This brings us to today’s OT lesson because here we see an important example of God acting through humans, in this case Abraham and his descendants, to put God’s broken and hurting world to rights by once again calling his people to be his true image-bearers. In Genesis 12.1-3 God called Abraham and blessed him so that he and his descendants would be a blessing to others. In other words, God called Abraham to be part of God’s plan to rescue his fallen world and broken people. And while today’s lesson focuses on God’s promise to give Abraham countless descendants, we should not lose sight of the fact as to why God called Abraham in the first place—to be a blessing to others. God’s promise to Abraham in today’s lesson is an integral part of that original promise because of course Abraham was mortal and so here we see God promising Abraham to take care of that little problem so that Abraham’s people, all people of faith, both Jew and Gentile, could bring God’s blessing, healing, and love to his world. That, of course, explains God’s often rocky relationship with Abraham’s physical descendants, the people of Israel, because they frequently failed to be the people God called them to be.

And of course we see in today’s Gospel lesson the supreme example of God working through humans to bring his healing love to bear on his world. God himself became human so that he could be Israel’s true representative, God’s Messiah, and so fulfill God’s call to Israel to be his true image-bearers and wise stewards, thereby allowing God to redeem his world and its people through Jesus’ atoning death. But this is not what God’s people expected or wanted and I suspect the same holds true for many of us today. No, as our gospel lesson plainly tells us, instead of dealing with sin, death, and evil by using shock and awe, Jesus expected to bring in God’s kingdom, God’s saving rule and healing love, through his death and resurrection. And Jesus tells us in no uncertain terms that if we want to be his followers, if we want to have God’s image restored in us by the power of the Holy Spirit so that we can once again be wise stewards who reflect God’s healing love out into his world, we have to deny ourselves, take up our cross, and follow him.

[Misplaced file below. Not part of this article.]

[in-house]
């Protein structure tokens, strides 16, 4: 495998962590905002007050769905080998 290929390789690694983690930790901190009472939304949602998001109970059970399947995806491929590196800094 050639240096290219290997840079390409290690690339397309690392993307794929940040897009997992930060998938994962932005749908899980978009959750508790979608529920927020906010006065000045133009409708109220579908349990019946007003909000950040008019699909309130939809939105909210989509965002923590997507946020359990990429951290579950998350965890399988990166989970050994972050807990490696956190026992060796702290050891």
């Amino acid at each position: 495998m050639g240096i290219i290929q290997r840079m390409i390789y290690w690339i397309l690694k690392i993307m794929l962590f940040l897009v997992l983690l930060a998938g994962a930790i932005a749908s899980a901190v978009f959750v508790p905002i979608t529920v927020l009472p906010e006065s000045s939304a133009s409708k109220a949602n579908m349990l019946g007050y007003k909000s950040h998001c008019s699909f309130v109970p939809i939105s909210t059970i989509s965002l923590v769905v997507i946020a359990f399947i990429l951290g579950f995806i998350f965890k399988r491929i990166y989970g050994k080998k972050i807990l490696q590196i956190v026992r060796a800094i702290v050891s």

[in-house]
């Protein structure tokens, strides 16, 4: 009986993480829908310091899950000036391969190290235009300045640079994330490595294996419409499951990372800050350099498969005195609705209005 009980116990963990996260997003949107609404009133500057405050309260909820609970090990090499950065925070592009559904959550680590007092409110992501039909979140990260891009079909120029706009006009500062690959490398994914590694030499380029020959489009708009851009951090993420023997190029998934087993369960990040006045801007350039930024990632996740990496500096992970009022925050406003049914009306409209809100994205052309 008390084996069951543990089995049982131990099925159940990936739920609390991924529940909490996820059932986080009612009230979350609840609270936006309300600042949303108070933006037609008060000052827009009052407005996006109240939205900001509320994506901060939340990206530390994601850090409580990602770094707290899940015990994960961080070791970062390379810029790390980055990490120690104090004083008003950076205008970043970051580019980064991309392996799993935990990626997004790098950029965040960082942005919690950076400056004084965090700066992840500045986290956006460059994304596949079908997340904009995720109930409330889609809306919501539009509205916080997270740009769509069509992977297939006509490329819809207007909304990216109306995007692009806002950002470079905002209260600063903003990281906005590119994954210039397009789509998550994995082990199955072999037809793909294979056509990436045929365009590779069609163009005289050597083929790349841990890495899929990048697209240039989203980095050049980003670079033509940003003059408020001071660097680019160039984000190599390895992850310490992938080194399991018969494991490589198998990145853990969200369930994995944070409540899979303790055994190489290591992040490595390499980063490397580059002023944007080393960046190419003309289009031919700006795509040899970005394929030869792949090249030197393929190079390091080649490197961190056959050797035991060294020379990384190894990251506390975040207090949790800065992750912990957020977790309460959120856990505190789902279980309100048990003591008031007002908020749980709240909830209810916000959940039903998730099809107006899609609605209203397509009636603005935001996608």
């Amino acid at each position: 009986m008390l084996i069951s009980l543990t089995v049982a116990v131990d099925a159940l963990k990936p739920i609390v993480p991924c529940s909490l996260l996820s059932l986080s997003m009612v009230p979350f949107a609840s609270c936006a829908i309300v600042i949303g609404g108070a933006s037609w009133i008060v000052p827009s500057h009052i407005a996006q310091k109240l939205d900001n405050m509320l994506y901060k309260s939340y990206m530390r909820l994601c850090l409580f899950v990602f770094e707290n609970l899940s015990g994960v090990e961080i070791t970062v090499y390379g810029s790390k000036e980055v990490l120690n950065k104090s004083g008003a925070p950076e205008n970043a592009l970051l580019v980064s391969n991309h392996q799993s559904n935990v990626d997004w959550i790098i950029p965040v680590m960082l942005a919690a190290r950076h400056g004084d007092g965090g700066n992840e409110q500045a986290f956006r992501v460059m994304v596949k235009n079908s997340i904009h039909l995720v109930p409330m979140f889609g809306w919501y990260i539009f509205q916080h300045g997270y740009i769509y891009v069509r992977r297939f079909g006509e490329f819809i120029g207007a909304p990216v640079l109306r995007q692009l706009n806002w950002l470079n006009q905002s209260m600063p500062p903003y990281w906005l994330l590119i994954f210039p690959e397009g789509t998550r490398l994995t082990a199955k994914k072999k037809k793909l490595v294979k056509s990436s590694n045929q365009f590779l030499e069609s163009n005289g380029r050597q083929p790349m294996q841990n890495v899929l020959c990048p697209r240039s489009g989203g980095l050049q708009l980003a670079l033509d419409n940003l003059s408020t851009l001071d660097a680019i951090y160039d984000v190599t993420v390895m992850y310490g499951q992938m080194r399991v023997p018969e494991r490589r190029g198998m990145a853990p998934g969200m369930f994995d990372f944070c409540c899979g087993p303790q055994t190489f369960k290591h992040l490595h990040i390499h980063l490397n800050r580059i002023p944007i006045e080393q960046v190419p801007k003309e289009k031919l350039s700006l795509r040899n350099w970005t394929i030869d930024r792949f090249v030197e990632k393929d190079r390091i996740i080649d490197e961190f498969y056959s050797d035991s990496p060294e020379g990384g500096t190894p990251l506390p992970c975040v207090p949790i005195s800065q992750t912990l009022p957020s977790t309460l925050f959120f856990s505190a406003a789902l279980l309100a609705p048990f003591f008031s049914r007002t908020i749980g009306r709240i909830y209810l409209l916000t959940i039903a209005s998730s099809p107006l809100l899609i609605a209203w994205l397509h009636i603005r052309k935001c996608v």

Do you get it? Jesus is calling us to do what it takes, by the power of the Spirit living in us, to restore God’s image in us so that God can use us to bring his healing love to the world, just the way he created us to do and has always called us to be! That is why Jesus got so angry with Peter, because Peter was intent on having God work according to Peter’s expectations, not God’s design, and this gave evil an opportunity to sneak in and do its terrible work, in part, by tempting Jesus to abandon his mission to go to the cross so that we could be reconciled to God. It also explains what Jesus is getting at in his stern warning that those who save their life will lose it, not because God is some angry and capricious God who is determined that we will not have any fun in this life, but because giving up all that is opposed to God and obeying Jesus is what needs to happen if we want to be God’s image-bearers and wise stewards and live with God in his promised new creation! There won’t be any evil or selfishness or sin in the new creation—thanks be to God!— and so Jesus is reminding us that we had better get busy right here and now, and work on developing the habits of heart and the Christian character needed to live directly in God’s presence. Jesus calls this denying ourselves and taking up our cross. Paul calls it crucifying our sinful nature. It all points to the fact that we have to work at developing the habits of heart and mind, the Christian habits and character, again with the help of the Spirit, that will allow God to use us to be his wise stewards and image-bearers once again.